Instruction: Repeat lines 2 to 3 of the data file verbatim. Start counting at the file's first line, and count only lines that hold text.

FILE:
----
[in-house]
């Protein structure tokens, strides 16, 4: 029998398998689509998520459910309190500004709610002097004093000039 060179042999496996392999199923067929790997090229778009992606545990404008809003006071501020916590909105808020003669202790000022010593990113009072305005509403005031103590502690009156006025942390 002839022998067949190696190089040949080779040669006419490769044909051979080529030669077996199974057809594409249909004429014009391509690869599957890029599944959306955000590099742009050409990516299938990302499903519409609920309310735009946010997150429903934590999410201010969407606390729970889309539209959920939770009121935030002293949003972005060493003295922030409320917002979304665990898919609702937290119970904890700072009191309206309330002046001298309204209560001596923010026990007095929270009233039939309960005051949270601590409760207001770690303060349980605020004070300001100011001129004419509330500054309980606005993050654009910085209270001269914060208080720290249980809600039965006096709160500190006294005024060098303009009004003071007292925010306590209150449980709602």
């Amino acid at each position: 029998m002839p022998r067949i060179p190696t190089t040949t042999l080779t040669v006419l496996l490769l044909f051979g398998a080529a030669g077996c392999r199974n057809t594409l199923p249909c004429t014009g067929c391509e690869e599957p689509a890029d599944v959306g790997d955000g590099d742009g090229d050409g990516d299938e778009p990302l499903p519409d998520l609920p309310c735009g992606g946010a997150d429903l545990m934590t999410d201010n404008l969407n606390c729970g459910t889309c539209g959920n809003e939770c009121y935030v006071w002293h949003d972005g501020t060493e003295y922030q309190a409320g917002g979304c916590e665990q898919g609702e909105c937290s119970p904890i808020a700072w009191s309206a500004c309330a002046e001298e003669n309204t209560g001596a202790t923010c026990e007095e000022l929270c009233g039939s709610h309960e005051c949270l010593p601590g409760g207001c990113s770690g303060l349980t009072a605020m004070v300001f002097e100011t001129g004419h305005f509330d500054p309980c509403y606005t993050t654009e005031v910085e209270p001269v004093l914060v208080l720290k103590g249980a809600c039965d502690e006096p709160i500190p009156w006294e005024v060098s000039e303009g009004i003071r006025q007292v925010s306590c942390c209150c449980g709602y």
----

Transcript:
């Protein structure tokens, strides 16, 4: 029998398998689509998520459910309190500004709610002097004093000039 060179042999496996392999199923067929790997090229778009992606545990404008809003006071501020916590909105808020003669202790000022010593990113009072305005509403005031103590502690009156006025942390 002839022998067949190696190089040949080779040669006419490769044909051979080529030669077996199974057809594409249909004429014009391509690869599957890029599944959306955000590099742009050409990516299938990302499903519409609920309310735009946010997150429903934590999410201010969407606390729970889309539209959920939770009121935030002293949003972005060493003295922030409320917002979304665990898919609702937290119970904890700072009191309206309330002046001298309204209560001596923010026990007095929270009233039939309960005051949270601590409760207001770690303060349980605020004070300001100011001129004419509330500054309980606005993050654009910085209270001269914060208080720290249980809600039965006096709160500190006294005024060098303009009004003071007292925010306590209150449980709602």
């Amino acid at each position: 029998m002839p022998r067949i060179p190696t190089t040949t042999l080779t040669v006419l496996l490769l044909f051979g398998a080529a030669g077996c392999r199974n057809t594409l199923p249909c004429t014009g067929c391509e690869e599957p689509a890029d599944v959306g790997d955000g590099d742009g090229d050409g990516d299938e778009p990302l499903p519409d998520l609920p309310c735009g992606g946010a997150d429903l545990m934590t999410d201010n404008l969407n606390c729970g459910t889309c539209g959920n809003e939770c009121y935030v006071w002293h949003d972005g501020t060493e003295y922030q309190a409320g917002g979304c916590e665990q898919g609702e909105c937290s119970p904890i808020a700072w009191s309206a500004c309330a002046e001298e003669n309204t209560g001596a202790t923010c026990e007095e000022l929270c009233g039939s709610h309960e005051c949270l010593p601590g409760g207001c990113s770690g303060l349980t009072a605020m004070v300001f002097e100011t001129g004419h305005f509330d500054p309980c509403y606005t993050t654009e005031v910085e209270p001269v004093l914060v208080l720290k103590g249980a809600c039965d502690e006096p709160i500190p009156w006294e005024v060098s000039e303009g009004i003071r006025q007292v925010s306590c942390c209150c449980g709602y």